February 3, 2012

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Pedroso Helping Lebanon Valley from the Start

by Jac Coyne | LaxMagazine.com | Coyne Archive | Twitter

Malik Pedroso is the first player to earn all-conference accolades in the modern history of the Lebanon Valley program. While he's still got plenty to learn, he has been key to building the Dutchmen brand. "He is exactly the kind of player we needed to get our program rolling," said LVC head coach John Haus.
© Gordon Oliver

It's easy to be a conference rookie of the year when you're playing on a good team. How about receiving that honor playing for a team in its second-year of existence and comprised mostly of freshmen? Well, then you're the most important player to ever come through that program.

Basically, you're Malik Pedroso.

Pedroso won the Middle Atlantic Conference rookie award after leading Lebanon Valley in both goals (29) and assists (14) last spring as an attackman. He was also named to the honorable mention all-conference team – the first individual honor for the Dutchmen in their modern history (LVC had a varsity program from 1965-85).

He won those honors being stacked up against his peers in the MAC, but Pedroso's real value is what he gives the Lebanon Valley program. When LVC head coach John Haus recruited Pedroso out of Chenango Valley High School in Binghamton, N.Y., he looked for someone to provide a foundation for the team's growth.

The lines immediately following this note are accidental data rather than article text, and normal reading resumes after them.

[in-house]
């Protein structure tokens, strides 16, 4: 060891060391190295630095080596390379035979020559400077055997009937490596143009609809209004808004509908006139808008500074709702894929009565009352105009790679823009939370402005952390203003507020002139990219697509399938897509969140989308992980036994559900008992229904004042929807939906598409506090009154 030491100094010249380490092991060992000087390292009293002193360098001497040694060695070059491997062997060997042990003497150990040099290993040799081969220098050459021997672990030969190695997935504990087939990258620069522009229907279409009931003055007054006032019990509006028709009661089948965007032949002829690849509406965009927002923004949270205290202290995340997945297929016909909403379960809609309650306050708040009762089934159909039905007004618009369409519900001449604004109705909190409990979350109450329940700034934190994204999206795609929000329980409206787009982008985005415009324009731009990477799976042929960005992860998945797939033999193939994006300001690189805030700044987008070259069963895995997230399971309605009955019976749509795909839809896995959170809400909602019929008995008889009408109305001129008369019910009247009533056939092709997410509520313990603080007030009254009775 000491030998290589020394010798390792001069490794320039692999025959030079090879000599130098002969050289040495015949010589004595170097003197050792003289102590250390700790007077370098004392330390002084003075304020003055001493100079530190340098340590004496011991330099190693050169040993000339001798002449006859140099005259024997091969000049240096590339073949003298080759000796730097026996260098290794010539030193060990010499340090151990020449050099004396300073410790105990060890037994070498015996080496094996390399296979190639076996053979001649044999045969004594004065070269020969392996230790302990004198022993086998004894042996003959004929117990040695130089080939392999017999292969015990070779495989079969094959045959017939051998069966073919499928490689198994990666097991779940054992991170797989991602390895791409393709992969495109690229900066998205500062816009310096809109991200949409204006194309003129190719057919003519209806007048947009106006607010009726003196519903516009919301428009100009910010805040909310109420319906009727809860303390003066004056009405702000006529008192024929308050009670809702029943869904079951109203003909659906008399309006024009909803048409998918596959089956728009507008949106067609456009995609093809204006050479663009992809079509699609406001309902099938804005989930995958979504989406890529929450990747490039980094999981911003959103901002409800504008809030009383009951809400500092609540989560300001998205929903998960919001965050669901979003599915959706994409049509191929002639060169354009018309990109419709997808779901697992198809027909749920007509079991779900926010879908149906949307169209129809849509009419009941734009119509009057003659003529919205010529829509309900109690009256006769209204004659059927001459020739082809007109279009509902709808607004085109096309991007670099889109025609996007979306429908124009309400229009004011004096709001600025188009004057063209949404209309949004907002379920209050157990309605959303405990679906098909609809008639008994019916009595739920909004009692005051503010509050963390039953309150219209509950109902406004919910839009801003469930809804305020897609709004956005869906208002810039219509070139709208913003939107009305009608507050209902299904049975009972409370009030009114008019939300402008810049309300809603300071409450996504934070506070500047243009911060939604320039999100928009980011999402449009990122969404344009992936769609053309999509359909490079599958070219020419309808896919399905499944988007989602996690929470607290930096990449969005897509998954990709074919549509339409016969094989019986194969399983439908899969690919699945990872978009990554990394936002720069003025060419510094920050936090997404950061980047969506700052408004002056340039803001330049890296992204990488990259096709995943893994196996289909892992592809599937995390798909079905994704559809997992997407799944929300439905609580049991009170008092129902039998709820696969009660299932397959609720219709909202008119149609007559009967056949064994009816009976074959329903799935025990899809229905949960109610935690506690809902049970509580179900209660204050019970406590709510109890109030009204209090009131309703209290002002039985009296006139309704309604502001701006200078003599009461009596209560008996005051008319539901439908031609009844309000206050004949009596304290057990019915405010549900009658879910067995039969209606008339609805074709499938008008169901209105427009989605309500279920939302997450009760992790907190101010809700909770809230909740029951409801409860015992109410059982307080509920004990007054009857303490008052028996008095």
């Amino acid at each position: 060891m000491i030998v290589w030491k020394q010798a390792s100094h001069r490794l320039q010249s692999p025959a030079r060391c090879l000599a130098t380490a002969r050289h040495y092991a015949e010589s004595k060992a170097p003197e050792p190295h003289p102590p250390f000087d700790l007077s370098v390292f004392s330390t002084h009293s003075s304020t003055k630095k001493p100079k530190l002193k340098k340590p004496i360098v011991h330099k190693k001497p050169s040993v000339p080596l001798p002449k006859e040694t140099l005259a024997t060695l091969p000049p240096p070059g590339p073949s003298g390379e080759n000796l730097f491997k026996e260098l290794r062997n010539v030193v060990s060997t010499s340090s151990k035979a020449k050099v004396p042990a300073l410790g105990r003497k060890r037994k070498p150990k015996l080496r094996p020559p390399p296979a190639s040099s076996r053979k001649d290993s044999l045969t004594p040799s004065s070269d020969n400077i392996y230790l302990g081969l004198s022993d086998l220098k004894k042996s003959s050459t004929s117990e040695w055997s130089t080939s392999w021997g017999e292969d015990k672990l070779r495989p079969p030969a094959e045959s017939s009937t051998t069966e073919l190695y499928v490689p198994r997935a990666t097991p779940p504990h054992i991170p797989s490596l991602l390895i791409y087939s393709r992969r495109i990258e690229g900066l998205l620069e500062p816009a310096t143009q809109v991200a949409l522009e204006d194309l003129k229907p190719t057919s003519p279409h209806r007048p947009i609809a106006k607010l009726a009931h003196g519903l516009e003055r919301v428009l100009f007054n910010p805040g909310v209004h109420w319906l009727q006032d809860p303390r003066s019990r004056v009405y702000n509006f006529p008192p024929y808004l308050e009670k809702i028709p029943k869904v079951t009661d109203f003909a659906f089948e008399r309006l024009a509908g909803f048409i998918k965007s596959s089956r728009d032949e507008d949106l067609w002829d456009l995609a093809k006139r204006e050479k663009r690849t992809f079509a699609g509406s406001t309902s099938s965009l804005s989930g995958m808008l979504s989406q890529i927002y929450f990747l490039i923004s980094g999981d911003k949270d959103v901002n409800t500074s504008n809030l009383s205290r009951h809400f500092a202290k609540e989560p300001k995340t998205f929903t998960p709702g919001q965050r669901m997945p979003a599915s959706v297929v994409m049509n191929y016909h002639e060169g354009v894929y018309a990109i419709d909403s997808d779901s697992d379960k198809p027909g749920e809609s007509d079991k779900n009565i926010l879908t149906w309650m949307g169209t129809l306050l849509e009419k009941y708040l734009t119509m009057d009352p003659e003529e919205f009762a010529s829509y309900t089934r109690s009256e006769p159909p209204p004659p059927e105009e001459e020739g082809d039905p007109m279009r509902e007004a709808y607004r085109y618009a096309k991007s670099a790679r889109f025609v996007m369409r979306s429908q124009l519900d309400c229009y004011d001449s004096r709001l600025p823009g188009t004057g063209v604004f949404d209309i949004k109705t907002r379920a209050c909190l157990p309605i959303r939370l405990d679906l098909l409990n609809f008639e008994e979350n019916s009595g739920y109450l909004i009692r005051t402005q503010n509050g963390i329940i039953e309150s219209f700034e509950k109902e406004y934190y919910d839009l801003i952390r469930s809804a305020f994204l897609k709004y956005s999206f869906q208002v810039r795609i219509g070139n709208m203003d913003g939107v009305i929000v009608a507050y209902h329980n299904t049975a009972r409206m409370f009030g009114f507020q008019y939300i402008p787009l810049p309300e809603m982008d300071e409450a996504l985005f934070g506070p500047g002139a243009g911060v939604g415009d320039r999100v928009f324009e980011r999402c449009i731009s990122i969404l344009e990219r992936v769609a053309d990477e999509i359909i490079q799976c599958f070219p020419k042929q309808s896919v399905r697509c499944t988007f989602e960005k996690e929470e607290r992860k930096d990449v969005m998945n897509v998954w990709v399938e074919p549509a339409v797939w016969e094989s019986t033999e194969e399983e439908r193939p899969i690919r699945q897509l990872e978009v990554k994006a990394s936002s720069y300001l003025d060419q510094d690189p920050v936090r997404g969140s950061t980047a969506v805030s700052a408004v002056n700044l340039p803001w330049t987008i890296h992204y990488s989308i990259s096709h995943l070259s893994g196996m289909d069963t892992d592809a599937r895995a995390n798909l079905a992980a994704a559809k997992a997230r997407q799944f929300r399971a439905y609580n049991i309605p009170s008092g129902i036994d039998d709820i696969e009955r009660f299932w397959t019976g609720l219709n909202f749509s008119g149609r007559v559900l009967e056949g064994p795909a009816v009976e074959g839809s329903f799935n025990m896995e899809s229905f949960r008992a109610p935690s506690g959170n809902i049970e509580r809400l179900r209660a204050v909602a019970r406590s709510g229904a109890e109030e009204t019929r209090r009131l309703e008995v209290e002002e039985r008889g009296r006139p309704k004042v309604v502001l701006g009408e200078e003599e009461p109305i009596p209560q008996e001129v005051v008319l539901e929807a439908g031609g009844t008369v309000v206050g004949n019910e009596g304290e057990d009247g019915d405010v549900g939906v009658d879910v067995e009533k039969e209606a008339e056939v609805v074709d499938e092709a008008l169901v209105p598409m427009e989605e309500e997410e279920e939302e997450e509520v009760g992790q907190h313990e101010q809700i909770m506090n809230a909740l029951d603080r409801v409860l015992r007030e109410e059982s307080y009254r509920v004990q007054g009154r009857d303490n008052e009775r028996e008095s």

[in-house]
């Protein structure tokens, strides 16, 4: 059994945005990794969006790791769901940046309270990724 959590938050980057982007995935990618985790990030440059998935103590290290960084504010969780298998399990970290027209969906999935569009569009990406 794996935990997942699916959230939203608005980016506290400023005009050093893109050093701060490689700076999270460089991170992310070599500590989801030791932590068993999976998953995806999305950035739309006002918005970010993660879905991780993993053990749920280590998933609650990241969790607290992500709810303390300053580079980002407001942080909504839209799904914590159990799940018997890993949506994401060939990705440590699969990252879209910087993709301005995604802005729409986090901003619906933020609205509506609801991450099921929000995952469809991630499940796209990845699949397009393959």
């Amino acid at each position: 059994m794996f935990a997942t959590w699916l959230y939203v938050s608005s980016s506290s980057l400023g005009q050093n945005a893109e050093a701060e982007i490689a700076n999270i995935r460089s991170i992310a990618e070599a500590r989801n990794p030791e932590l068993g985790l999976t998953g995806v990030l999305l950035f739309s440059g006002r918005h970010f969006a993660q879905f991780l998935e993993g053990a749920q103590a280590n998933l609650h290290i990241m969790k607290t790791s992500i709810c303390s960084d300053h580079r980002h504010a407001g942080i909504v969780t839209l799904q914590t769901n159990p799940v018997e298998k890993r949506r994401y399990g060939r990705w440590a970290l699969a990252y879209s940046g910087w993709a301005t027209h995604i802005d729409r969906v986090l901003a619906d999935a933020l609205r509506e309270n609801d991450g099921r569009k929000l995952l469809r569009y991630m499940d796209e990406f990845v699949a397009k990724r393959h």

During the inaugural campaign in 2010, the Dutchmen finished with a 2-13 record. The outcome was predictable. With only a couple of months to get ready for the first game, Haus had to rely on a bunch of hard-working kids with varying levels of lacrosse acumen. "Kids would knock on my door and I'd throw a jersey at them," Haus said.

With a full year of recruiting, Haus reeled in a 24-man freshman class for last spring. Pedroso was the centerpiece.

"We lacked lacrosse IQ and we lacked creativity, and those are two things that Malik brings to the table," Haus said. "He brings a high lacrosse IQ and an ability to create, improvise and make good things happen while understanding the flow of the game. He is exactly the kind of player we needed to get our program rolling."

Pedroso's decision to join the Dutchmen was based on several factors. He liked the safety of the LVC campus and was impressed by Haus' resume, which includes head coaching stints at North Carolina, Johns Hopkins and Washington College, where he won a Division III national championship in 1998.

Most importantly – and like many who are entering college – he wanted to get on the field.

"When Lebanon Valley came along, I thought this would be a great opportunity to come to a program and start," Pedroso said. "I have a few friends at D-II and D-III programs and they don't play at all. This is their sophomore year and they probably won't play at all and I'm starting. I really thought that would be my best bet."

When he arrived on campus, the LVC staff was well aware of Pedroso's skill, but there's always that concern that a player just won't translate to the college game. That fear was erased very quickly. "That first practice I saw him and just said, 'Yup, he's going to be the guy,'" Haus said.